A Case Of A Patient Displaying Comorbidity

2775 words - 12 pages

Case Analysis Paper
Kelsie Krupitzer
March 28, 2014
Oklahoma State University

Darien is a patient who possibly displays comorbidity. His symptoms lead me to believe that he could possibly be diagnosed with obsessive-compulsive disorder and generalized anxiety disorder. Darien’s symptoms that point to OCD are that he has rituals he must complete and if he does not he becomes anxious and is unable to continue with his day. He is however aware that these rituals are not actually helping him but he cannot stop doing them. He also reports feeling anxious most of the day, especially if he cannot perform his rituals, and that he is becoming increasingly more anxious. He is also unable to keep himself from worrying and feeling anxious.
Darien’s past could help unlock some clue to his current situation. He had a relatively normal childhood. He grew up as an only child and his parents have remained married for his entire life. His mother has a history of anxiety. Darien has said that during his childhood he always remembers her being constantly worried about him and also being overly involved in his life. His father on the other hand was always distant and Darien never truly felt like his dad enjoyed spending time with him. Darien was always a good student in high school but he found the extra workload of college very difficult. He did not want to appear to be a failure to his parents so he would simply drop his courses if he was feeling overwhelmed. This is also when he started making schedules because he felt they would help him cope with his stress levels.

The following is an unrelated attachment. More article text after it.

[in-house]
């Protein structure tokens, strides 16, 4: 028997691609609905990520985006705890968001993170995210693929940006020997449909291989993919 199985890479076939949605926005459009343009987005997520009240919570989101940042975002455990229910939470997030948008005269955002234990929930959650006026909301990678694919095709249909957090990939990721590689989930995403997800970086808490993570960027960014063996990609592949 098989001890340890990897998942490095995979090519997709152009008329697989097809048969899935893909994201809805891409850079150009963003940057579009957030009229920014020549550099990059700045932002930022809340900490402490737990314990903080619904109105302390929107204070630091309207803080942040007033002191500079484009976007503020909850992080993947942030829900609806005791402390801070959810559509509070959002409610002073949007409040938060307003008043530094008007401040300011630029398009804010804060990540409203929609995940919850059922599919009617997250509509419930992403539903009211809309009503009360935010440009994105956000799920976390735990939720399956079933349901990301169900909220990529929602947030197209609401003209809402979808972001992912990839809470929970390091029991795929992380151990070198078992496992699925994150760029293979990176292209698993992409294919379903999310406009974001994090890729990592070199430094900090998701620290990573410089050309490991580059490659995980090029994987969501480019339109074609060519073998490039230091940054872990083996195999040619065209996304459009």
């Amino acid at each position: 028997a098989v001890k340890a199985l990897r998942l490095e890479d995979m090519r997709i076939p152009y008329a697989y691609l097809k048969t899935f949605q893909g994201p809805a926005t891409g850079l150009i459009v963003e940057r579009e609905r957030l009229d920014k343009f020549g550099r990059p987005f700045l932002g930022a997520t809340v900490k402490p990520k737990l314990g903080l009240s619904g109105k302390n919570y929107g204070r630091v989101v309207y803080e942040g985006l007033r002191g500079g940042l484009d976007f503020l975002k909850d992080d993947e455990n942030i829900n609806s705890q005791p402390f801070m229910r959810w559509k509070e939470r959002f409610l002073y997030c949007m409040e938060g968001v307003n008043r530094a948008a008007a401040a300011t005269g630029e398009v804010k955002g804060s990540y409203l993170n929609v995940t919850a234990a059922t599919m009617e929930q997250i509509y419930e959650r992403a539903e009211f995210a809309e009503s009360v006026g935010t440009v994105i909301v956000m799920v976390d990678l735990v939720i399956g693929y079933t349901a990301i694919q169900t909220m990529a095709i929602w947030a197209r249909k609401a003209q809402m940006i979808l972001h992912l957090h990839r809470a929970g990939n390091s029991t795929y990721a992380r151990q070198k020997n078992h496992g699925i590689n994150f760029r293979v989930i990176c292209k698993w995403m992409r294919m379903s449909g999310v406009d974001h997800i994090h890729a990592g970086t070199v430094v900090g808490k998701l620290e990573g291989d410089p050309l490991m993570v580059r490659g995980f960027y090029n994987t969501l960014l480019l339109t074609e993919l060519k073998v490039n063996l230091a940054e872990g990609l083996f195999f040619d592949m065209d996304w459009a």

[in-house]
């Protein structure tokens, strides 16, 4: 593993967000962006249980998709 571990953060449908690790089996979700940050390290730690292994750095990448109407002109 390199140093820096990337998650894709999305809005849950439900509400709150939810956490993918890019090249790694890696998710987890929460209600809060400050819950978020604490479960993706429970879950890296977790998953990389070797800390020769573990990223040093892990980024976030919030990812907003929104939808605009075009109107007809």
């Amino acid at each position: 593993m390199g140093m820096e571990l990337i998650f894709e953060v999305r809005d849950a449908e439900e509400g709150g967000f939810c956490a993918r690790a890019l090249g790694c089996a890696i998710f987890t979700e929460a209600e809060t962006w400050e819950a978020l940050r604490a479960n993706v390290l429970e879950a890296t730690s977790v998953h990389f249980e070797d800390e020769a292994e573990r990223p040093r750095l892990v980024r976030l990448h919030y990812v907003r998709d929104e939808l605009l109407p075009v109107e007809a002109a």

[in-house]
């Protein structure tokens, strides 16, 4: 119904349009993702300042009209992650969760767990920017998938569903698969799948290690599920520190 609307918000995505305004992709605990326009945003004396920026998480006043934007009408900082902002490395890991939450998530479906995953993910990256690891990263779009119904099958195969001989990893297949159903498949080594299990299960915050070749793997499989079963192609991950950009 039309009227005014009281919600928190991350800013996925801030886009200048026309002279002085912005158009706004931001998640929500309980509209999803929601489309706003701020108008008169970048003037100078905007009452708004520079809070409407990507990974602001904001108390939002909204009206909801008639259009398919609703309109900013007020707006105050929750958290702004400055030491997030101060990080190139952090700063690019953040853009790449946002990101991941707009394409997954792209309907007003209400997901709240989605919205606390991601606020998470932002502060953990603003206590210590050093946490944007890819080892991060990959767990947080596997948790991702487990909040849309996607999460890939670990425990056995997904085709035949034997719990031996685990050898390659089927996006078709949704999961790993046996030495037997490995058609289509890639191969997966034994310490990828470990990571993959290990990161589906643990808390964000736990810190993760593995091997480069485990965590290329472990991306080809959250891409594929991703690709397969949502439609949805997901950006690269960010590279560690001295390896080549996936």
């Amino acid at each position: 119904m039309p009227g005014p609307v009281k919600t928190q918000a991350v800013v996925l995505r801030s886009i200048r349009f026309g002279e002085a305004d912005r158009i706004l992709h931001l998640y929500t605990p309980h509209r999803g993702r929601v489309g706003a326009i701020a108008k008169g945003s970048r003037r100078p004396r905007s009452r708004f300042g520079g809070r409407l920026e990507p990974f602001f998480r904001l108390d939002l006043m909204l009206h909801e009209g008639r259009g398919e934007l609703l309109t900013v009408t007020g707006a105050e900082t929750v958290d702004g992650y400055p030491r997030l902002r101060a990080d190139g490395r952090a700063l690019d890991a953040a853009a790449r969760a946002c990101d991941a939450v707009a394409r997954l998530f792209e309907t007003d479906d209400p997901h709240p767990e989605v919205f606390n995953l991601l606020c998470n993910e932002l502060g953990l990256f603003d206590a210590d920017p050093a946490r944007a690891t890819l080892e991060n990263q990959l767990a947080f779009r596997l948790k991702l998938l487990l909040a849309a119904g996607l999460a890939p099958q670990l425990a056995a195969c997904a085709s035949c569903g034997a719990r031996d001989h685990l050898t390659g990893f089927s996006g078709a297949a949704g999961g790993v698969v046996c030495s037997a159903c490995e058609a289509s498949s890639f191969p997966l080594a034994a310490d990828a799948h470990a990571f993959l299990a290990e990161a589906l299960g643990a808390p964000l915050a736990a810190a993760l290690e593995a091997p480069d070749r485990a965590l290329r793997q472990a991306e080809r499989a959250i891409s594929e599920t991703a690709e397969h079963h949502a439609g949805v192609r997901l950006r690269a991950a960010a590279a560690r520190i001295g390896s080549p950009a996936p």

Obsessive Compulsive Disorders have been found to have many causal factors. Many of these are cultural and one possibility is that religion plays a part in severity of symptoms, like obsessive thoughts. Because of Darien’s past history and heavy involvement with organized religion I think the study done by Steketee, Quay, and White (1991) is relevant to his case. The main focus of their study was the connection between religion and guilt in patients with OCD versus those diagnosed with other anxiety disorders. For this study thirty-three participants with OCD and twenty-four with other anxiety disorders were selected for the study. The other anxiety disorders included social phobia, panic disorder, and generalized anxiety disorder. Of the OCD participants the majority were men and the average age was around 34. For the anxiety disorder participants the majority of participants were female and the average age was also round 34. The participants were diagnosed during a one-hour interview done by experienced clinicians using the criteria outline in the DSM III-R. Along with the diagnosis participants were also asked to provide information about their religious involvement like religion of origin, current religion, and their degree of religiosity. They were also given the Problematic Situations Questionnaire, which included data on the subjects’ total guilt, interpersonal harm,...

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